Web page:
Mardegan C.S.,EngePower | Rifaat R.,Jacobs Canada Inc.
IEEE Transactions on Industry Applications | Year: 2015

This paper intends to show some special topics on ground-fault protection. Single-line-to-ground faults are the most common fault type, the protection engineer has to understand how often these occur, the nature, and also the effects of a single-phase arcing fault. System grounding also affects the magnitude of fault current, protective devices selection, and settings. This paper discusses line-to-ground (LG) and associated issues, such as transformer energization and line-charging current. Such considerations shall be addressed when setting grounding relays and to adopt the best LG protection practices. © 2015 IEEE. Source

D'Mello M.,General Electric | Noonan M.,Suncor Energy | Aulakh H.,Jacobs Canada Inc. | Mirabent J.,Heavy Oil Business Unit
IEEE Transactions on Industry Applications | Year: 2013

This paper discusses the use of high-speed circuit interruption to achieve extremely fast arcing fault clearance, resulting in a significant reduction of arc flash incident energy. High-speed interruptions can create problems such as loss of selectivity and unintended production losses. To prevent nuisance tripping, protective zones are created, and circuit breakers are assigned primary and backup protective zones. Circuit breakers use high-speed circuit interruption for faults within the primary protective zone, and their speed of operation is retarded or restrained for faults outside the primary protective zone. Waveform recognition of the fault current due to downstream current-limiting devices, where they exist, enables the protection zone to extend to downstream remote equipment. This paper concludes with a description of solutions used on two installations where the incident energy was reduced from a level of 'extremely dangerous' to a level much lower than that defined for 'everyday work clothing' personal protective equipment (PPE) (8cm 2). This reduction was achieved across three levels of equipment without compromising selectivity and, therefore, unnecessary outages. © 1972-2012 IEEE. Source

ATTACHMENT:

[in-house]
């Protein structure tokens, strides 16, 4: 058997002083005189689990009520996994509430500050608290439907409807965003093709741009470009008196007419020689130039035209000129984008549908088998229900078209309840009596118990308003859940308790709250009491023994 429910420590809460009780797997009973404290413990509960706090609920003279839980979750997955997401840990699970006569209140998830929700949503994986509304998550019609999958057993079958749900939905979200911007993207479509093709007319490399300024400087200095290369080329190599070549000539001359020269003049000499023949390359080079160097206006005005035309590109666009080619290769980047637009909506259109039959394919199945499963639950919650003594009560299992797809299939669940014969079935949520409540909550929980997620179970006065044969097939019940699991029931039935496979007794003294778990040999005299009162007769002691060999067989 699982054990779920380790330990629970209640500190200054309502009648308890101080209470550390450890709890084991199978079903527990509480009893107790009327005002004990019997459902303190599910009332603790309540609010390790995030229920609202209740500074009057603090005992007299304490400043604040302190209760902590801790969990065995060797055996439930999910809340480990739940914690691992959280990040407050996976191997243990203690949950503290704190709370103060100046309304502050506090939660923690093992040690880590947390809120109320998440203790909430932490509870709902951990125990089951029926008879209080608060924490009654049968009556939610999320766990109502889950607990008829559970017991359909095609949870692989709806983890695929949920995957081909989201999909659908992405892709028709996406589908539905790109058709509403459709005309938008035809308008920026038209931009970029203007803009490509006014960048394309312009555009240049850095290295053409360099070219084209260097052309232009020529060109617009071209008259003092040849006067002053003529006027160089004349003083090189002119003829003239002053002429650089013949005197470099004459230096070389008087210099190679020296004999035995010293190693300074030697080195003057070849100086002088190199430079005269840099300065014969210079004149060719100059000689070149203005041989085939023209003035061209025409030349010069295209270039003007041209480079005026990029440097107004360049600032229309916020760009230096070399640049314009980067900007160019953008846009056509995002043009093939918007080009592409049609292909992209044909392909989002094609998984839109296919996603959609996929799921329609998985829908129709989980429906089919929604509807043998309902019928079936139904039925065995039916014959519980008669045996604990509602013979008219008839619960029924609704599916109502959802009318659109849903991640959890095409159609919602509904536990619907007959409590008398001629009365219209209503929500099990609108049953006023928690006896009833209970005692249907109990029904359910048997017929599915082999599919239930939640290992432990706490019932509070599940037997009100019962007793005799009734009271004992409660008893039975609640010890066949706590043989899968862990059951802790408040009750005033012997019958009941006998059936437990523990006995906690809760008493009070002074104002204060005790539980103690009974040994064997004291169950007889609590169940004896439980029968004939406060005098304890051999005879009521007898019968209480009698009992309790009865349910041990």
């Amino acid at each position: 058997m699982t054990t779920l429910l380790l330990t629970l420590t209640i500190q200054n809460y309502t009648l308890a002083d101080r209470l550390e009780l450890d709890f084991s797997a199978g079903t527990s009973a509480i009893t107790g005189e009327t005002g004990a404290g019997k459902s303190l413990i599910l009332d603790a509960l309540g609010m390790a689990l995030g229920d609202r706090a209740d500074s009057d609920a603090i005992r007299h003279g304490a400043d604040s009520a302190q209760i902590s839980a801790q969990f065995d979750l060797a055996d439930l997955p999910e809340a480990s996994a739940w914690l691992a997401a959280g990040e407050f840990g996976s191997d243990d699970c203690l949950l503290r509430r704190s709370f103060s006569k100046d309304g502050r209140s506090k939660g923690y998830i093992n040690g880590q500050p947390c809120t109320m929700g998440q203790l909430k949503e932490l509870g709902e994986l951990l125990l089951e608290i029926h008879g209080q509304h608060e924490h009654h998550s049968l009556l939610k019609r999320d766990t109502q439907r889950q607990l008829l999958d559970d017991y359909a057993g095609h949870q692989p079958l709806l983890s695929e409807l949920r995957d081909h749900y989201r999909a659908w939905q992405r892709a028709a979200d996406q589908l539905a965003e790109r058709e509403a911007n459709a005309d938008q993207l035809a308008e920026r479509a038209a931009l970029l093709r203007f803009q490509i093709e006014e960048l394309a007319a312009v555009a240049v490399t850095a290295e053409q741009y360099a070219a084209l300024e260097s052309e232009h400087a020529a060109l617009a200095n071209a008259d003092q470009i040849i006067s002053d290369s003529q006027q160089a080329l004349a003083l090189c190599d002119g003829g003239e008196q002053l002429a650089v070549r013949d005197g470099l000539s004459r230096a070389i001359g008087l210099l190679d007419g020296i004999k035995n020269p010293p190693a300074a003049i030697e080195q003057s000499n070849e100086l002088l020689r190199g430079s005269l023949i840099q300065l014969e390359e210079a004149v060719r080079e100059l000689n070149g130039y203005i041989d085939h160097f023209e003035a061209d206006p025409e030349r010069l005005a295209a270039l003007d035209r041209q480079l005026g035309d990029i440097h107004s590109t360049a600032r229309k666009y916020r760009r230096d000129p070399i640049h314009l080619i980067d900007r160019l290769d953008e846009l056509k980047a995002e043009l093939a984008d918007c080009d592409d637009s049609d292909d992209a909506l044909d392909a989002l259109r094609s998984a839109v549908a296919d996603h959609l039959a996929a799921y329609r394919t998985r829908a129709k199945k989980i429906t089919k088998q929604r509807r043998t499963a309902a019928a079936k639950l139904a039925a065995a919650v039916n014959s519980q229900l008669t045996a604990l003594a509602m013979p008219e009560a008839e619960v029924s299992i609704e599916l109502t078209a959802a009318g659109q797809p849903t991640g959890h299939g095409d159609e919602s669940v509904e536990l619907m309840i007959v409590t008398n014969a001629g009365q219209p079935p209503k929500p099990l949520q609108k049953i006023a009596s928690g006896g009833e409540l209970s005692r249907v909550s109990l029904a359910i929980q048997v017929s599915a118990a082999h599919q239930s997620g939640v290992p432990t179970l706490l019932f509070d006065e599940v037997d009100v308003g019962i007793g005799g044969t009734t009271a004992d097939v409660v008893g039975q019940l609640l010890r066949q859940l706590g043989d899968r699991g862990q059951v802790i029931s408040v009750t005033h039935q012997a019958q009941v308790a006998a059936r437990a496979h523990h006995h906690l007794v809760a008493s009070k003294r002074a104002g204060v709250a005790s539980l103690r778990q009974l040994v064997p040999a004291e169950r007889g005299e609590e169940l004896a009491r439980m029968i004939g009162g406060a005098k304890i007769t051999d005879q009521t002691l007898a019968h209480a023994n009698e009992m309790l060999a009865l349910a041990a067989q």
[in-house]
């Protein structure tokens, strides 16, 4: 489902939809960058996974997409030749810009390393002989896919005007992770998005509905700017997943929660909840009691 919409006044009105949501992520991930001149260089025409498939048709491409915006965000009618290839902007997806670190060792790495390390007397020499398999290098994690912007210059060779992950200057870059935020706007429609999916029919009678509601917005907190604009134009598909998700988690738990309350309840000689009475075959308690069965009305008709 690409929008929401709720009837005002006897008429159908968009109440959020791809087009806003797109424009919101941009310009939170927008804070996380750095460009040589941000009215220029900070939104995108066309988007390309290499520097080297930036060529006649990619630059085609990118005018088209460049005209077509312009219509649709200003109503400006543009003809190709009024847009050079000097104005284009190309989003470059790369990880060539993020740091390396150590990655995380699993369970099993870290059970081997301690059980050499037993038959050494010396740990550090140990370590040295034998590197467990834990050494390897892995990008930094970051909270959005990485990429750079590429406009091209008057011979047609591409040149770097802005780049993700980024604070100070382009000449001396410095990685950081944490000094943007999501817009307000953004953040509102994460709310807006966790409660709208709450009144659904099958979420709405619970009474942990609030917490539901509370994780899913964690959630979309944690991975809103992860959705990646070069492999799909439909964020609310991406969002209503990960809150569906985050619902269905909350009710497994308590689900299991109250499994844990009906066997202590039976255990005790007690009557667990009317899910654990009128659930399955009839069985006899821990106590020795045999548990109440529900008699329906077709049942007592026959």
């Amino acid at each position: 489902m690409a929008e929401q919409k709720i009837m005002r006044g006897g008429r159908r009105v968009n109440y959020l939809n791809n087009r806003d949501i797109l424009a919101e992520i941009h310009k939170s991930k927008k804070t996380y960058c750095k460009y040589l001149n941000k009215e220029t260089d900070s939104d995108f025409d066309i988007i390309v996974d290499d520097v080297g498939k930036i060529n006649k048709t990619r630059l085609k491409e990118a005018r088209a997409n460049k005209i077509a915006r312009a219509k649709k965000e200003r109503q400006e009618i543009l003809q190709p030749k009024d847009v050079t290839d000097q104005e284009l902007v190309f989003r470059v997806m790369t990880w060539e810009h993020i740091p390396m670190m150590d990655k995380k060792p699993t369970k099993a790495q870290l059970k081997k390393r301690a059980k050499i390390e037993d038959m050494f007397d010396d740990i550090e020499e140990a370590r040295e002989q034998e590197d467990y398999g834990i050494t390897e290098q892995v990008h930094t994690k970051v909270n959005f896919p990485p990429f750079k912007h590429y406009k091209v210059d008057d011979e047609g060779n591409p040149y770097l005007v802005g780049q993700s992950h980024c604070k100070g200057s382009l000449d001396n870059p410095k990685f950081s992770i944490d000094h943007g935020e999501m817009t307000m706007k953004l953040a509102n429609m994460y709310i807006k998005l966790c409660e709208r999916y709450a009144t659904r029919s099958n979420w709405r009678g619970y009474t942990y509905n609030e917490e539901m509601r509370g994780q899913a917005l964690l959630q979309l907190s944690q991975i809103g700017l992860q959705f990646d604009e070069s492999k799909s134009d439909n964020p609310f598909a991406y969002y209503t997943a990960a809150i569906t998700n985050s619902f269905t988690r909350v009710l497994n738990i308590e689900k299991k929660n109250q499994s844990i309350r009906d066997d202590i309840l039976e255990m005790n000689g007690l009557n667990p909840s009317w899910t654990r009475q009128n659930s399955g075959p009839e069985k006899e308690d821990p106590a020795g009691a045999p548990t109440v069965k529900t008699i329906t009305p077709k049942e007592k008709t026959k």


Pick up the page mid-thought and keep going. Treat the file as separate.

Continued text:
Horner J.W.,Enbridge Inc. | DeBusman M.R.,Jacobs Canada Inc.
Proceedings of the Biennial International Pipeline Conference, IPC | Year: 2014

This paper reviews Enbridge's recent experience with the design and construction of new pump stations during its most recent wave of expansion that started in 2007. This expansion includes over $4 billion in pump station construction and upgrade. Enbridge is working on its third generation station design and is starting to benefit from a consistent design composed of standard elements. The principle objective of this design effort was to improve environmental protection at pump stations. In the design's development many different areas of concern were investigated including: building code compliance, pump shelter ventilation requirements, improvements to station metering accuracy, mitigations to improve fire safety, inclusion of an aboveground sump tank, and equipment access and removal to name a few. While work has been done to improve mechanical and structural systems, they have also been standardized in an attempt to develop consistent components. The objective of the paper is to provide a summary of these developments and some background on the thinking that shaped the design. Copyright © 2014 by ASME. Source